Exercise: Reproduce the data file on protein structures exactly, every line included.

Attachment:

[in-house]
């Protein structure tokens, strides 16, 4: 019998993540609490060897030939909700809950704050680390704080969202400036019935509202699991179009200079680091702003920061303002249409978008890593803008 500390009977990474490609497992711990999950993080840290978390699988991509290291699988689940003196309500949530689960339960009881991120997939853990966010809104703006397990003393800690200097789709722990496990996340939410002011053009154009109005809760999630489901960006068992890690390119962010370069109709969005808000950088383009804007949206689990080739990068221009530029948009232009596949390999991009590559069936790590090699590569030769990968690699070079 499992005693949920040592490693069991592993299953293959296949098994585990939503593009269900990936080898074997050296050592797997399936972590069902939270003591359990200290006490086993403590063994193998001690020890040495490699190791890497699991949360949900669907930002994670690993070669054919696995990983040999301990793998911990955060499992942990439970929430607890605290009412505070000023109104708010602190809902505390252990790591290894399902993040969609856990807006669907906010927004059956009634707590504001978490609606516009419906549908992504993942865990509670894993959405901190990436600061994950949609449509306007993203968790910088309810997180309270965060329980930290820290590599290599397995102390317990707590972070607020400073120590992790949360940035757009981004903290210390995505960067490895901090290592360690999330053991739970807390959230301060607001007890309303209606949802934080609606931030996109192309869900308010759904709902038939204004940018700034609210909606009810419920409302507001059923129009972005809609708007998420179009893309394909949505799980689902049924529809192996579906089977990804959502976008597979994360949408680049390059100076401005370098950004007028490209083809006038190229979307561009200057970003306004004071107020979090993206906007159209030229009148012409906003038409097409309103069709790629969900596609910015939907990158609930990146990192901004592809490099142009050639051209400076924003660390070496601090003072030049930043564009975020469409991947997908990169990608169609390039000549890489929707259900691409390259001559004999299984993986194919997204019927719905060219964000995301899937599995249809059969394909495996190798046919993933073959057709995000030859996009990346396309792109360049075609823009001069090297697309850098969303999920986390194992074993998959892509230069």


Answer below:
[in-house]
């Protein structure tokens, strides 16, 4: 019998993540609490060897030939909700809950704050680390704080969202400036019935509202699991179009200079680091702003920061303002249409978008890593803008 500390009977990474490609497992711990999950993080840290978390699988991509290291699988689940003196309500949530689960339960009881991120997939853990966010809104703006397990003393800690200097789709722990496990996340939410002011053009154009109005809760999630489901960006068992890690390119962010370069109709969005808000950088383009804007949206689990080739990068221009530029948009232009596949390999991009590559069936790590090699590569030769990968690699070079 499992005693949920040592490693069991592993299953293959296949098994585990939503593009269900990936080898074997050296050592797997399936972590069902939270003591359990200290006490086993403590063994193998001690020890040495490699190791890497699991949360949900669907930002994670690993070669054919696995990983040999301990793998911990955060499992942990439970929430607890605290009412505070000023109104708010602190809902505390252990790591290894399902993040969609856990807006669907906010927004059956009634707590504001978490609606516009419906549908992504993942865990509670894993959405901190990436600061994950949609449509306007993203968790910088309810997180309270965060329980930290820290590599290599397995102390317990707590972070607020400073120590992790949360940035757009981004903290210390995505960067490895901090290592360690999330053991739970807390959230301060607001007890309303209606949802934080609606931030996109192309869900308010759904709902038939204004940018700034609210909606009810419920409302507001059923129009972005809609708007998420179009893309394909949505799980689902049924529809192996579906089977990804959502976008597979994360949408680049390059100076401005370098950004007028490209083809006038190229979307561009200057970003306004004071107020979090993206906007159209030229009148012409906003038409097409309103069709790629969900596609910015939907990158609930990146990192901004592809490099142009050639051209400076924003660390070496601090003072030049930043564009975020469409991947997908990169990608169609390039000549890489929707259900691409390259001559004999299984993986194919997204019927719905060219964000995301899937599995249809059969394909495996190798046919993933073959057709995000030859996009990346396309792109360049075609823009001069090297697309850098969303999920986390194992074993998959892509230069």